Whatever we find becomes relevant. We wonder why Covington Catholic sent their students to a pro-life rally in the first place and whether activism manufactures its own controversy. We see the MAGA hats as racist and equate them to white hoods and lynching, or lament them as targets for unjustified abuse. The entirety of all transgressions become fodder for debate over a boy in a hat standing in front of an elderly man with a drum.
We look at the same images and understand the same facts only to draw competing conclusions about their significance.
What do you do with your truth?
Informed by neuroscience, past experiences, and their current identity, every observer carried their own meaning-making to the National Mall and witnessed something different. As much as we would like it to be so, there is no place to see the smiling Covington Catholic student, Nathan Phillips, or any of the proximal players as definitively black-and-blue.
Connecting through difference is not easy, particularly in a multistable world where significant populations look at the same moment and draw opposing conclusions. In such moments, two statements govern the challenge of connection:
- Multiple truths are held by observers of the scene.
- There is no objective truth to resolve the debate.
These are difficult ideas to accept, given our preference to determine truth through evidence and moral certainty.
In the best possible case for you, there is an objective truth, and your perception of the situation aligns with it completely. In other words: You are a hundred percent correct, and anyone who disagrees with you on any front is wrong.
What do you do with that?
At our most altruistic, our inclination is to present evidence as a way to guide people who are wrong to your clarity. If everyone can agree on an objective truth, then a shift is likely. To maintain an incorrect position in the face of this truth must indicate some malicious intent or deficiency. These are the people we discard from our lives as unworthy of our time, sometimes motivated by self-preservation.
If your goal is to be correct, then such alignment matters. If your goal is to connect, however, then the truth you do not see is just as important as your own.
In any relationship, conflict is inevitable. The difference between self-destruction and change is how we go about waging good conflict. That involves not only a willingness to find a meeting place where everyone is capable of change, but also a fundamental acceptance that connection is necessary to ending oppression.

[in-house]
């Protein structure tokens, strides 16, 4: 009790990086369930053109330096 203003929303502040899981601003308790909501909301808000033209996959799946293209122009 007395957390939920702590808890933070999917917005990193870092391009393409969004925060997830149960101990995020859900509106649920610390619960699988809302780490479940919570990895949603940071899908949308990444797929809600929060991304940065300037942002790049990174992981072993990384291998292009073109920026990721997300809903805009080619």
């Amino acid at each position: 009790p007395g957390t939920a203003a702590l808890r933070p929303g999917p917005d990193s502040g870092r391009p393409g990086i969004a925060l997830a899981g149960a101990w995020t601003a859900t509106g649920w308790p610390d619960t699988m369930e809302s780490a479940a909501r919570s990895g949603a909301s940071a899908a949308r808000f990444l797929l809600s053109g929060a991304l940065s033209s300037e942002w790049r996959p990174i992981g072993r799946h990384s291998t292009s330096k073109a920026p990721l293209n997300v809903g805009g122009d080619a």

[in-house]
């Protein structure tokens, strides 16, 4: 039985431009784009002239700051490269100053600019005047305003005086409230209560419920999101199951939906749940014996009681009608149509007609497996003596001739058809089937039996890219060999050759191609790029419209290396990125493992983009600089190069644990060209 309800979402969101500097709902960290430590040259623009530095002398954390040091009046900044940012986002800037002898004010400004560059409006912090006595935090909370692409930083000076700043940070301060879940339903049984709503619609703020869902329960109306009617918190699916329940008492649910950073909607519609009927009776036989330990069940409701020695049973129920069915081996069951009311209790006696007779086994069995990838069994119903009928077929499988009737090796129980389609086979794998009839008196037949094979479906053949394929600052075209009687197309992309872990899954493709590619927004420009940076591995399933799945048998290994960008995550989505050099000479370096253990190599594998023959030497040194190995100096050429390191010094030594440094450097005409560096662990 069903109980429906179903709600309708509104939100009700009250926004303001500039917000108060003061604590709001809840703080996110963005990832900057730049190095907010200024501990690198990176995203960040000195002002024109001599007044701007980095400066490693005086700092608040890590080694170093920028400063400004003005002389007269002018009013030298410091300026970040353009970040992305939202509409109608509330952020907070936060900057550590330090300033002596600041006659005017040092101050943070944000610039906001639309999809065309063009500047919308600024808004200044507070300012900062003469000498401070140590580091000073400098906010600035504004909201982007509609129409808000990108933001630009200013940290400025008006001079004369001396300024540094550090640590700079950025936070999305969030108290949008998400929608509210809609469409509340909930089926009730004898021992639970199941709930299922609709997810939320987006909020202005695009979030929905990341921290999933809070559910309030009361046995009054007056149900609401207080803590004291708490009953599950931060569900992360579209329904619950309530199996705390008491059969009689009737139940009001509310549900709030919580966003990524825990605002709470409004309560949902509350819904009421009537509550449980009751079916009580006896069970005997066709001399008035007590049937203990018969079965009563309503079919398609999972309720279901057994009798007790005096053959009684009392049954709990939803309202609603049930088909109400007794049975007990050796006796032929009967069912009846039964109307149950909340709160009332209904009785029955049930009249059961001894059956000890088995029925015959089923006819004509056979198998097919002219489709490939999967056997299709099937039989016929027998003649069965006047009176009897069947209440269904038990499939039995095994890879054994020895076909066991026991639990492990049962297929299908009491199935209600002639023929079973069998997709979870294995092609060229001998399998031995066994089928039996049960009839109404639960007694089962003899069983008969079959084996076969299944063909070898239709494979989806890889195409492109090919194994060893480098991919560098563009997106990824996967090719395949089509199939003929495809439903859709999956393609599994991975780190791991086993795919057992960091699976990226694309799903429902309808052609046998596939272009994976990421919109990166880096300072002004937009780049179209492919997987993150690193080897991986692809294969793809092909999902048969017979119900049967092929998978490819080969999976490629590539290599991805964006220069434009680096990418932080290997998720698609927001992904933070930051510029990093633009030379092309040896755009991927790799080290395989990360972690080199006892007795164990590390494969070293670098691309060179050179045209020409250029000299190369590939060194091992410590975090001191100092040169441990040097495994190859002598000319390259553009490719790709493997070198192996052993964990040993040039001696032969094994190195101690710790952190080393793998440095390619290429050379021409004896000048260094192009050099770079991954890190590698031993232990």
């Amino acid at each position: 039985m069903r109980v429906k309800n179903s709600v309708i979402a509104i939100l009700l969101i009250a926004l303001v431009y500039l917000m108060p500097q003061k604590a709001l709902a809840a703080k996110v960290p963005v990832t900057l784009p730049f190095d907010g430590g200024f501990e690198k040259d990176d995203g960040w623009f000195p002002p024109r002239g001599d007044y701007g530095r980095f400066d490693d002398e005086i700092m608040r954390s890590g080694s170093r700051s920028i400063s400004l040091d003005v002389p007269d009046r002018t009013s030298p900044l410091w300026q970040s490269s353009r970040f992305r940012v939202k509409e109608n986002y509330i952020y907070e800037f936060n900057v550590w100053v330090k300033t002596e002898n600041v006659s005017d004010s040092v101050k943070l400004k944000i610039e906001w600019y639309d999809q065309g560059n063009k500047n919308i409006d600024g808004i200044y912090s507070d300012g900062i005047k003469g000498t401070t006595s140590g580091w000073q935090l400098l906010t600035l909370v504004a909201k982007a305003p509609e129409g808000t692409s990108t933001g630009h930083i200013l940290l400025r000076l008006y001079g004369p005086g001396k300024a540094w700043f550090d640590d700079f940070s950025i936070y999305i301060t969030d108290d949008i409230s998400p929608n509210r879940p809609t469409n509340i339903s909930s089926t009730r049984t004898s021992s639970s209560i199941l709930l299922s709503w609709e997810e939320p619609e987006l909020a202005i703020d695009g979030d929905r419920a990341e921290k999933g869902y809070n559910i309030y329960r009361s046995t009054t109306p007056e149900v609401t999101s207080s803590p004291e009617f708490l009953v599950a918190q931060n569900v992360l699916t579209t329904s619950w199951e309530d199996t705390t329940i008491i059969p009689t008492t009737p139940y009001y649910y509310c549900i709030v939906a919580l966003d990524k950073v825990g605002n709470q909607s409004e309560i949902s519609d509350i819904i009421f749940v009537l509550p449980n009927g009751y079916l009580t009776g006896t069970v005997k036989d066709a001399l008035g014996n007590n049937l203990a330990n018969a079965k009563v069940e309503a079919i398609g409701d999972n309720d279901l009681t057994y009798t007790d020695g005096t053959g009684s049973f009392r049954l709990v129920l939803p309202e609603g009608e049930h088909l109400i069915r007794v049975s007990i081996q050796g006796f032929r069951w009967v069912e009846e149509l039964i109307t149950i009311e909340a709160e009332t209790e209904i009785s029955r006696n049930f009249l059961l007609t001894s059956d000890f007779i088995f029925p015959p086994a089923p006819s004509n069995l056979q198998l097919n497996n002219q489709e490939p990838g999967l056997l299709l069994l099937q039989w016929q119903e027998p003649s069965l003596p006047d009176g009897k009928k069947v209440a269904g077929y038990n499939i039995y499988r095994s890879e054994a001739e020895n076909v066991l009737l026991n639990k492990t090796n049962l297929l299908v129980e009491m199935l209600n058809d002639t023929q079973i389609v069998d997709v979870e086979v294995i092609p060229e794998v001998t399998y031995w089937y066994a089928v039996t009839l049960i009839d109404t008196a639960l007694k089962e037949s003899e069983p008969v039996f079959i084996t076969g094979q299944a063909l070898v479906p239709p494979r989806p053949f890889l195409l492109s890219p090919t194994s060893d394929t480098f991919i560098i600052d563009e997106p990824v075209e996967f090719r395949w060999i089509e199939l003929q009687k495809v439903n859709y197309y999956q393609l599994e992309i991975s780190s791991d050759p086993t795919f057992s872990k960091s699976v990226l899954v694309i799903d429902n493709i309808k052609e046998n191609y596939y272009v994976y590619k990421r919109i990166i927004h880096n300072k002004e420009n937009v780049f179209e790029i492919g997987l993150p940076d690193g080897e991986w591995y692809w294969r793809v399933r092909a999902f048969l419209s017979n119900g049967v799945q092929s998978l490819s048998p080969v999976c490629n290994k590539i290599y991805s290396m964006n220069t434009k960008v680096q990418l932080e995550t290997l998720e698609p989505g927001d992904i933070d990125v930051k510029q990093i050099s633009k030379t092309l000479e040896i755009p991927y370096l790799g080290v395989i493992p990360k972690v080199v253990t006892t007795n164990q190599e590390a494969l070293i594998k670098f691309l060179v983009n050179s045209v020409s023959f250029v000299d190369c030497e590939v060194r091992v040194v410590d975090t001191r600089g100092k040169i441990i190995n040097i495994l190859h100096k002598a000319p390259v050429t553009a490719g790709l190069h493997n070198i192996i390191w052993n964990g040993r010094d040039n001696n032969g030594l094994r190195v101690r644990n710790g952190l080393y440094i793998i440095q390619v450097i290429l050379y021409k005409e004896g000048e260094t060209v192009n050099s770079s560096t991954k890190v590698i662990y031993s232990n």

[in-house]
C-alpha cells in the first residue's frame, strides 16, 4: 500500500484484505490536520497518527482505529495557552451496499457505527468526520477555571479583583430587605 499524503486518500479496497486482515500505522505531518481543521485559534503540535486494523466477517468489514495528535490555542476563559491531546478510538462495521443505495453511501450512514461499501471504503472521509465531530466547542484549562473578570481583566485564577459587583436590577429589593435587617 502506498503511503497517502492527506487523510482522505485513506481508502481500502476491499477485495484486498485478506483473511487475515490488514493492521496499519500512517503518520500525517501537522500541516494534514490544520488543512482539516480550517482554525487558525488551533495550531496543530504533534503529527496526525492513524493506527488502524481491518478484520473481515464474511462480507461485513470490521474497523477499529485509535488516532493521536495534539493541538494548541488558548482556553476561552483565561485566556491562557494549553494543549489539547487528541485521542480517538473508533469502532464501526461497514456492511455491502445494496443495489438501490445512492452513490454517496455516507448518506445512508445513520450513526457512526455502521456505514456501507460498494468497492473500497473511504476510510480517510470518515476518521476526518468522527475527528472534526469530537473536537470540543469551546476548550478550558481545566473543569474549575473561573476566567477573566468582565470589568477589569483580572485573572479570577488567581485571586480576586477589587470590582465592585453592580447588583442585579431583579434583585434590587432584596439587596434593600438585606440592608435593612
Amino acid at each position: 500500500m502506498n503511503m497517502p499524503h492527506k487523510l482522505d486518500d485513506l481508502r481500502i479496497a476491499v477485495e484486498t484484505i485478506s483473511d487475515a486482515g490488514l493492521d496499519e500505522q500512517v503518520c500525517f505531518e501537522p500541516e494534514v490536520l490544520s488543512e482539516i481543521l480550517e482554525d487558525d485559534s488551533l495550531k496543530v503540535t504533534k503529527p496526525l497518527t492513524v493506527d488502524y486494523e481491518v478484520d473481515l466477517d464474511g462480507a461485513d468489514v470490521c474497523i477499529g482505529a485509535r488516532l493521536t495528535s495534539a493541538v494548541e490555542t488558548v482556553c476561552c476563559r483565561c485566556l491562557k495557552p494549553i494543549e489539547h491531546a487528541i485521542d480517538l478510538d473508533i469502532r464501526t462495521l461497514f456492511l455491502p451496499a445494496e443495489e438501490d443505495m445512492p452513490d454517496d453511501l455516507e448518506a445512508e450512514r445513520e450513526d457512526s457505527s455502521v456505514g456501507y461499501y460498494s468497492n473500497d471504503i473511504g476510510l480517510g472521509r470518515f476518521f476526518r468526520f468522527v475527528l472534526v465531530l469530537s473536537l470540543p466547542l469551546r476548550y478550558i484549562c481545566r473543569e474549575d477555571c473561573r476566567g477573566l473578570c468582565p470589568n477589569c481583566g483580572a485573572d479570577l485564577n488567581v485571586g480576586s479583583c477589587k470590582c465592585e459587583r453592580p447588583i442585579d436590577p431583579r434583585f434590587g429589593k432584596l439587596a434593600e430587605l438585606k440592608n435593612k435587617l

Waging good conflict doesn’t require all people all the time. It is enough to have some people do this work while others re-fill their cups through the healthy, mutual relationships in their lives, as described by Relational-Cultural theory. It is preferred that people apply their privilege toward opting into conversations across difference, to carry the largest burden of connection in situations that harm those lacking your power. There is also room for moving on, although the cost is the isolation that holds oppression in place.
It is not enough merely to demand others to discard their incompatible truths in favor of yours. Even the most deplorable groups offer human connection between their members, and severing those ties is healthiest if there are new connections already present to replace them.
“The world is full of people who test our capacity for empathy,” acknowledges Dr. Maureen Walker, a psychologist who centers her work on bridging cultural differences. “Shared humanity does not always come with rainbows.”
Days and many think pieces have passed since the videos surfaced from the National Mall, and attention has largely moved on to other politically-motivated acts of aggression. Connection is much slower than the news, however.
I choose to linger in this space with the hope of understanding the truths I do not hold or cannot see. I do so without giving up my own truth or the morality upon which it is based. I stand in the middle of these bridges with easier access to both ends, aware that my privilege shields me from the worst of the world’s harm.
Because it is the work needed to fight oppression, I look for the edges of becoming, the only place where change happens.